World Bank says famine in Horn of Africa is manmade

BERLIN Tue Aug 16, 2011 4:07pm EDT

1 of 6. Recently arrived refugees from Somalia bury the body of 18-month-old Sahro Mohamed who died of acute severe malnutrition and dehydration, at the Kobe refugee camp, 60 km (37 miles) from Dolo Ado near the Ethiopia-Somalia border, August 12, 2011.

Credit: Reuters/Thomas Mukoya

Related Topics

BERLIN (Reuters) - The famine in the Horn of Africa is manmade -- the result of artificially high prices for food and civil conflict, the World Bank's lead economist for Kenya Wolfgang Fengler told Reuters Tuesday.

"This crisis is manmade," Fengler said in a telephone interview. "Droughts have occurred over and again, but you need bad policymaking for that to lead to a famine."

Some 12.4 million people in the Horn of Africa -- including Somalia, Kenya, Ethiopia and Djibouti -- are affected by the worst drought in decades, according to the United Nations. Tens of thousands of people have already died.

Fengler said the price of maize, or corn, was significantly higher in east Africa than in the rest of the world due to controls on local food markets.

"In Kenya, the price for corn is 60 to 70 percent above the world average at the moment," he said. "A small number of farmers are controlling the market which is keeping prices artificially high."

The World Bank said Monday its Food Price index increased 33 percent in July from a year ago and stayed close to 2008 peak levels, with large rises in the prices for maize and sugar.

High food and energy prices have stoked inflation pressures around the globe, but the problem has been more acute in developing nations.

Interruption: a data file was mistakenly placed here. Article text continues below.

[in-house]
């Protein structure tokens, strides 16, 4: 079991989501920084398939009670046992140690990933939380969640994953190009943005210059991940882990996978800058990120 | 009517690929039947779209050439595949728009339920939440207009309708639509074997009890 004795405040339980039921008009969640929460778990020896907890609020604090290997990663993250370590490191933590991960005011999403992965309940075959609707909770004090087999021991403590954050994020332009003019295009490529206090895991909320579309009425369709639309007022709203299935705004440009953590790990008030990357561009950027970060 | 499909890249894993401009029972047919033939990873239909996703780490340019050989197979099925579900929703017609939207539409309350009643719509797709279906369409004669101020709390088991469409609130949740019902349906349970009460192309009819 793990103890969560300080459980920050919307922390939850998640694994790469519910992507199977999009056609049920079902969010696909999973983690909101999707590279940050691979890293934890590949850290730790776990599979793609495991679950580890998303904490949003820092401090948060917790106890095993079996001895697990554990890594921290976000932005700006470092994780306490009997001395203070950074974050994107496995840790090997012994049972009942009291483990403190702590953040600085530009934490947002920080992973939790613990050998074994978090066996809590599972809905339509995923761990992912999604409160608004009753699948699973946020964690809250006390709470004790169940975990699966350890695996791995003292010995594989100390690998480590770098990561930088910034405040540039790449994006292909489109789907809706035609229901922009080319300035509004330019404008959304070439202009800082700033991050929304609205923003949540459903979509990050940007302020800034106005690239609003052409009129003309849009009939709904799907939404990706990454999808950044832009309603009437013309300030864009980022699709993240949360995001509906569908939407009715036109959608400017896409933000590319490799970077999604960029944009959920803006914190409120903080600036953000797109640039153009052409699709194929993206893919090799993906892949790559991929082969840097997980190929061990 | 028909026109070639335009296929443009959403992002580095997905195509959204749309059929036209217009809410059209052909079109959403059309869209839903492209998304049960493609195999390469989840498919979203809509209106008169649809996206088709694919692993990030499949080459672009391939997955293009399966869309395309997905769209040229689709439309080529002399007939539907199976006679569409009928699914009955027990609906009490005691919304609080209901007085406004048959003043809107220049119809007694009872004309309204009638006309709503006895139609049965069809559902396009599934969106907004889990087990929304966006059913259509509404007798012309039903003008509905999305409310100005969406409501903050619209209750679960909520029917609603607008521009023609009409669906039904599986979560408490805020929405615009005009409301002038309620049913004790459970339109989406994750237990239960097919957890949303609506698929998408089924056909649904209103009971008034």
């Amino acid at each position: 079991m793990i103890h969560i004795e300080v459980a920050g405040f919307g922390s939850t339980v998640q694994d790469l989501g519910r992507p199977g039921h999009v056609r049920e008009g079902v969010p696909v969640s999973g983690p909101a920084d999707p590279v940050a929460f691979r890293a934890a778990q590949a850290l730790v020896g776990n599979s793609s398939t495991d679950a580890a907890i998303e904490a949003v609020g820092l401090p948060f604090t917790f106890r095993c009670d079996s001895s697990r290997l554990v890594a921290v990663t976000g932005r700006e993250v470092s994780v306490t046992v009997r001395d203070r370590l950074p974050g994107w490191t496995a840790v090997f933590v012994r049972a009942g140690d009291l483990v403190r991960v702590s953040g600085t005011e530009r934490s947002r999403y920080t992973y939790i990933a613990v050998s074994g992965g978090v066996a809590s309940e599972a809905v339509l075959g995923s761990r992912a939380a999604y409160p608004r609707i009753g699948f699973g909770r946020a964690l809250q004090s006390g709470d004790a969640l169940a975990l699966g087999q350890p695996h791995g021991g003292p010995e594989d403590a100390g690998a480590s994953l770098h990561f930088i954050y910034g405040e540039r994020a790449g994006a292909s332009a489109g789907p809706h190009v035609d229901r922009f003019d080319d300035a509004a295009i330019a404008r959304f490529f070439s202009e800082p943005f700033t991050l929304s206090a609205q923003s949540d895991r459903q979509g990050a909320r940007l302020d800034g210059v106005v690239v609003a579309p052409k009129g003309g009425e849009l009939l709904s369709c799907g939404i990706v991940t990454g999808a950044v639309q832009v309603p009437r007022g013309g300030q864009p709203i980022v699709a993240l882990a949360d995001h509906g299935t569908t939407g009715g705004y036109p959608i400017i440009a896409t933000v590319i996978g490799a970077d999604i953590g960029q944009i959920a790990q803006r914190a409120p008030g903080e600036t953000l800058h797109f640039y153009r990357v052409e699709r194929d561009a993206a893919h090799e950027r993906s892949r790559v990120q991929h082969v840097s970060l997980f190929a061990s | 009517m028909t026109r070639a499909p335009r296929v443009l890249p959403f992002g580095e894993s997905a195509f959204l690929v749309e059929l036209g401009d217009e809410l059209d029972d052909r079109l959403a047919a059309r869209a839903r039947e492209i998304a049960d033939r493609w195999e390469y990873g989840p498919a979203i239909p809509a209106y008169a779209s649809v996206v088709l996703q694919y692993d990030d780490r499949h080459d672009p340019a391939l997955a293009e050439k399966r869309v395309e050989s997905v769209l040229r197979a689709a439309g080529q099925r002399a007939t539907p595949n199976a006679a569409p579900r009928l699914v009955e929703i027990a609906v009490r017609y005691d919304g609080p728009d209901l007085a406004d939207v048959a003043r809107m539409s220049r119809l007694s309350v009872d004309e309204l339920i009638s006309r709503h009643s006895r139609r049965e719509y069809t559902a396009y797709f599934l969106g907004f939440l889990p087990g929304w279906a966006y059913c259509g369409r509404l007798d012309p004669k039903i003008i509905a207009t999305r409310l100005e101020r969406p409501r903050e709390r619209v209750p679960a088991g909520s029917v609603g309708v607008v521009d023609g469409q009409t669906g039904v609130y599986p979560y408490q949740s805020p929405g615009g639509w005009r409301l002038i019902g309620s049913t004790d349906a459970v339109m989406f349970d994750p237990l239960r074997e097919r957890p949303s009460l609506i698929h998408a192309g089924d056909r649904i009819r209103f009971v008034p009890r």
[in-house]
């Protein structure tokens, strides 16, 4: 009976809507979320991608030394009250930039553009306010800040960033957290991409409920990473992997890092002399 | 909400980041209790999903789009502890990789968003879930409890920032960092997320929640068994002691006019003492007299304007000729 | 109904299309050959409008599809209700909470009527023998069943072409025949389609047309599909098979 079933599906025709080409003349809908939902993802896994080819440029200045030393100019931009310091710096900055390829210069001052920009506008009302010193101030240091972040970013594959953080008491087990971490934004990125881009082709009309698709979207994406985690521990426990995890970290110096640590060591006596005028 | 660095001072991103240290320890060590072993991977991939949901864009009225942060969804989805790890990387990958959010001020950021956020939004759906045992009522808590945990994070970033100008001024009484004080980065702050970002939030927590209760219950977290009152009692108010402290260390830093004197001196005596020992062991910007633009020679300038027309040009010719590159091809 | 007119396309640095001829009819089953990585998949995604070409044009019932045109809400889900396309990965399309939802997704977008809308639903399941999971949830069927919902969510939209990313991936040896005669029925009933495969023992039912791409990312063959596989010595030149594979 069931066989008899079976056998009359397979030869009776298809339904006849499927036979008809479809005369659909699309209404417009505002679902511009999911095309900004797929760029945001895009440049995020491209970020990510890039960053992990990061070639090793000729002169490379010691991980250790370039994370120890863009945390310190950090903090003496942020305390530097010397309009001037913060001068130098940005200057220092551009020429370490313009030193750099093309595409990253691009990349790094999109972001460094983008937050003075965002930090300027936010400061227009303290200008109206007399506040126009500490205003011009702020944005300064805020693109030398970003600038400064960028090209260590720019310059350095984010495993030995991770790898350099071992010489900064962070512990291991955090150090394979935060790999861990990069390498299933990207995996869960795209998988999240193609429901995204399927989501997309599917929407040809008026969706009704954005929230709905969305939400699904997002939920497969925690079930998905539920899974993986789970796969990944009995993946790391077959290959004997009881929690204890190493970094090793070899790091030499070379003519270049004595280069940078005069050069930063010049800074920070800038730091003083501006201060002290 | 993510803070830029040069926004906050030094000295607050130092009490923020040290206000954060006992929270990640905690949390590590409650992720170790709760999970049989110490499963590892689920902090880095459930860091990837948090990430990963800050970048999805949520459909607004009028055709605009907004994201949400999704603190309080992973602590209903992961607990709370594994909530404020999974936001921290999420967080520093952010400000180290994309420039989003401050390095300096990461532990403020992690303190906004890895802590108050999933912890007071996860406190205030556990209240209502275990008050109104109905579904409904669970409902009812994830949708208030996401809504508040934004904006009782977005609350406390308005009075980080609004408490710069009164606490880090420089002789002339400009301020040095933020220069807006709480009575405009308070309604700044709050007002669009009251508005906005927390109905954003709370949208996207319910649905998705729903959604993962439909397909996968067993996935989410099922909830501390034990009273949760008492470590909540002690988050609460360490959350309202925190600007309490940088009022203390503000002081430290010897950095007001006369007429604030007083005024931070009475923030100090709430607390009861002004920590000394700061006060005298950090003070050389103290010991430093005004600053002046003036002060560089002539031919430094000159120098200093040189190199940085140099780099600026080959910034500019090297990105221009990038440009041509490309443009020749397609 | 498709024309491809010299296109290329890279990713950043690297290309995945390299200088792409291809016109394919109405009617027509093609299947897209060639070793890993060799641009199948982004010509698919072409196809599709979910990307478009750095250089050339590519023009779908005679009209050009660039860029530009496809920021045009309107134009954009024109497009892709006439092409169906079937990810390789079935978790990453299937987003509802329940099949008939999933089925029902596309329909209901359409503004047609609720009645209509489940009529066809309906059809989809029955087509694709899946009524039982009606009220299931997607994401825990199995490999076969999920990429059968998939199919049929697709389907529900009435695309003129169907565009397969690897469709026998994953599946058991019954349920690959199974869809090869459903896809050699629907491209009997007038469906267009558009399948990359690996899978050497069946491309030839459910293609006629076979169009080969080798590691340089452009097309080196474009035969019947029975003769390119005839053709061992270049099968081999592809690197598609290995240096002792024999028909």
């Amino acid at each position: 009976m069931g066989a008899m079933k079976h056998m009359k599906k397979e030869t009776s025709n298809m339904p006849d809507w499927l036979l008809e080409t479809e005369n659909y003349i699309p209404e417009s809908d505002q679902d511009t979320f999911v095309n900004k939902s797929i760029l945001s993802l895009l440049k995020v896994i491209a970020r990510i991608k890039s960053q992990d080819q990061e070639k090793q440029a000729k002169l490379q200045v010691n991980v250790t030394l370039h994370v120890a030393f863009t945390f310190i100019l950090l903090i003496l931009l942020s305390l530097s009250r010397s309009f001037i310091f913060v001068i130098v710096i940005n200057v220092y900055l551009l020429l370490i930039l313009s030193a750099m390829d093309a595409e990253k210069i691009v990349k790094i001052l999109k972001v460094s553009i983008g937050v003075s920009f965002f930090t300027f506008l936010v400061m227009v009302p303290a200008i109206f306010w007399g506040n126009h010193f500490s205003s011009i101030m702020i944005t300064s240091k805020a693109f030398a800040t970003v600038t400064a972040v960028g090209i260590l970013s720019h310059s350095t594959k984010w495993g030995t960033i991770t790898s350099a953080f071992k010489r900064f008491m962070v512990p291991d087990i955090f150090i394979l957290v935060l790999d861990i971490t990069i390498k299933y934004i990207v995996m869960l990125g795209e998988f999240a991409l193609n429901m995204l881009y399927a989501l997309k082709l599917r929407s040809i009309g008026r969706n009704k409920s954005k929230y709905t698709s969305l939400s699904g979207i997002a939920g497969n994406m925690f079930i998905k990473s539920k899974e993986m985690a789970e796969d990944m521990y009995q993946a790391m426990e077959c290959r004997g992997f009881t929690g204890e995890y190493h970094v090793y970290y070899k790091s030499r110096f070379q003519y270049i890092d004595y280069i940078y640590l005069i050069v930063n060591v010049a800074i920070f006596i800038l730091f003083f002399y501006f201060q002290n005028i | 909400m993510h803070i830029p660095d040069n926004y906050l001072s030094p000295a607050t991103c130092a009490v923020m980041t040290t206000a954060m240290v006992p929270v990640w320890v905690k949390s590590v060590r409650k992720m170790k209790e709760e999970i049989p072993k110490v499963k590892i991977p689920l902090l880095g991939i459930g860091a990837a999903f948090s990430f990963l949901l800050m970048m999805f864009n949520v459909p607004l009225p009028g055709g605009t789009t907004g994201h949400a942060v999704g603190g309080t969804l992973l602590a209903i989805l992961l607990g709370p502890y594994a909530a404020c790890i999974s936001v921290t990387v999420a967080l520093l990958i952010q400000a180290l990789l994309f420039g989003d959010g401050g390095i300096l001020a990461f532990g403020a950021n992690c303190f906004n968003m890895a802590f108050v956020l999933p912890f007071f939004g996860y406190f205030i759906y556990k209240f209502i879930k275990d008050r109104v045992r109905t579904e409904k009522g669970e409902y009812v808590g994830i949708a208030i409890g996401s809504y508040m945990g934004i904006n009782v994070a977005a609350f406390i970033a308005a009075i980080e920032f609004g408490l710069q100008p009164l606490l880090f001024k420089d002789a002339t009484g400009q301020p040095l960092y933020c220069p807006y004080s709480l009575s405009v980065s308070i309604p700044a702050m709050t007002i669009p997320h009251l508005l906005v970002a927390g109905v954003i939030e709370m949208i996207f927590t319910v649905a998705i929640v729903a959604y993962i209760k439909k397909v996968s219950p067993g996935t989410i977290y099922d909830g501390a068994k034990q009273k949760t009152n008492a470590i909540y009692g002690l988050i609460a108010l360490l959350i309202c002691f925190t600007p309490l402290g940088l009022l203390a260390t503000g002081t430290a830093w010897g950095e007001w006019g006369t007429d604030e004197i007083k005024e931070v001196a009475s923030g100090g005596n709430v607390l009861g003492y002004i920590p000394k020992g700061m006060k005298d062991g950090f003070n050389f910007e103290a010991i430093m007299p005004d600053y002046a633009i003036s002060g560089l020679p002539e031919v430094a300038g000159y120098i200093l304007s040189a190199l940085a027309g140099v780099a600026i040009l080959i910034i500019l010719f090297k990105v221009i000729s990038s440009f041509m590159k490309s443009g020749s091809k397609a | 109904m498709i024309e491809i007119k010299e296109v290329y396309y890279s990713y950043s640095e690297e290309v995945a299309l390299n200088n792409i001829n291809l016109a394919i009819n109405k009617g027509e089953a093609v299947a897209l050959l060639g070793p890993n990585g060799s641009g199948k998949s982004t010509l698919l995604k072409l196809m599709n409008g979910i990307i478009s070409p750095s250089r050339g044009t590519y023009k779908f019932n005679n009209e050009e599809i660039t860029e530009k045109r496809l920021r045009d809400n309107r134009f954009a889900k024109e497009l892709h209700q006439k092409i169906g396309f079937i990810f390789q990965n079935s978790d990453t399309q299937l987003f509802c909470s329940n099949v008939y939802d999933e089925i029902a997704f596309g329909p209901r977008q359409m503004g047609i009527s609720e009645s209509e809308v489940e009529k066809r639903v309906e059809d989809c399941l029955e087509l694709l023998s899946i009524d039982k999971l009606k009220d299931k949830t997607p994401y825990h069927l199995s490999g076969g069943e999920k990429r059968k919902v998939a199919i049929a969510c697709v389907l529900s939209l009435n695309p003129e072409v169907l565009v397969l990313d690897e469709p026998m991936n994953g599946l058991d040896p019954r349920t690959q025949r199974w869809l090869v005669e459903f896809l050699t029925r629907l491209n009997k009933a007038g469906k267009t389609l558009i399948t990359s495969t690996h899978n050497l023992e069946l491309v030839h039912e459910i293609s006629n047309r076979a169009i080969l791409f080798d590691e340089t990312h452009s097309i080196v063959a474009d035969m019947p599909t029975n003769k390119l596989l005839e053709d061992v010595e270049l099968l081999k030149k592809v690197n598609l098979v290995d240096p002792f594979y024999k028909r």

"Maize is cheaper in the United States and in Germany than it is in eastern Africa," said Fengler.

Somalia's two-decade long war is also seen as exacerbating the famine in the Horn of Africa.

Some 3.7 million Somalis risk starvation in two regions of south Somalia controlled by militant group al Shabaab, which has blamed food aid for creating dependency and blocked humanitarian deliveries in the past.

The group has accused the United Nations of exaggerating the severity of the drought and politicizing the crisis.

(Writing by Sarah Marsh, editing by Rosalind Russell)

We welcome comments that advance the story through relevant opinion, anecdotes, links and data. If you see a comment that you believe is irrelevant or inappropriate, you can flag it to our editors by using the report abuse links. Views expressed in the comments do not represent those of Reuters. For more information on our comment policy, see
Comments (1)
skullaria wrote:
We know from the wikileaks documents that the US STATE DEPT had prices artificially raised in Europe to promote the acceptance of Monsanto’s GMOs. Could some of the same sort of thing be going on HERE.
I’m fairly liberal but this is why I no longer support H. Clinton in anything. That artificial price manipulation caused many, many people to die.
I hope that Monsanto isn’t behind this one too, but it would not suprise me, especially if corn is involved. The crap really doesn’t make better yields over good farming techniques that aims to keep the soil strong, it just adds a lot of pesticides into the environment.

Aug 16, 2011 5:15pm EDT  --  Report as abuse
This discussion is now closed. We welcome comments on our articles for a limited period after their publication.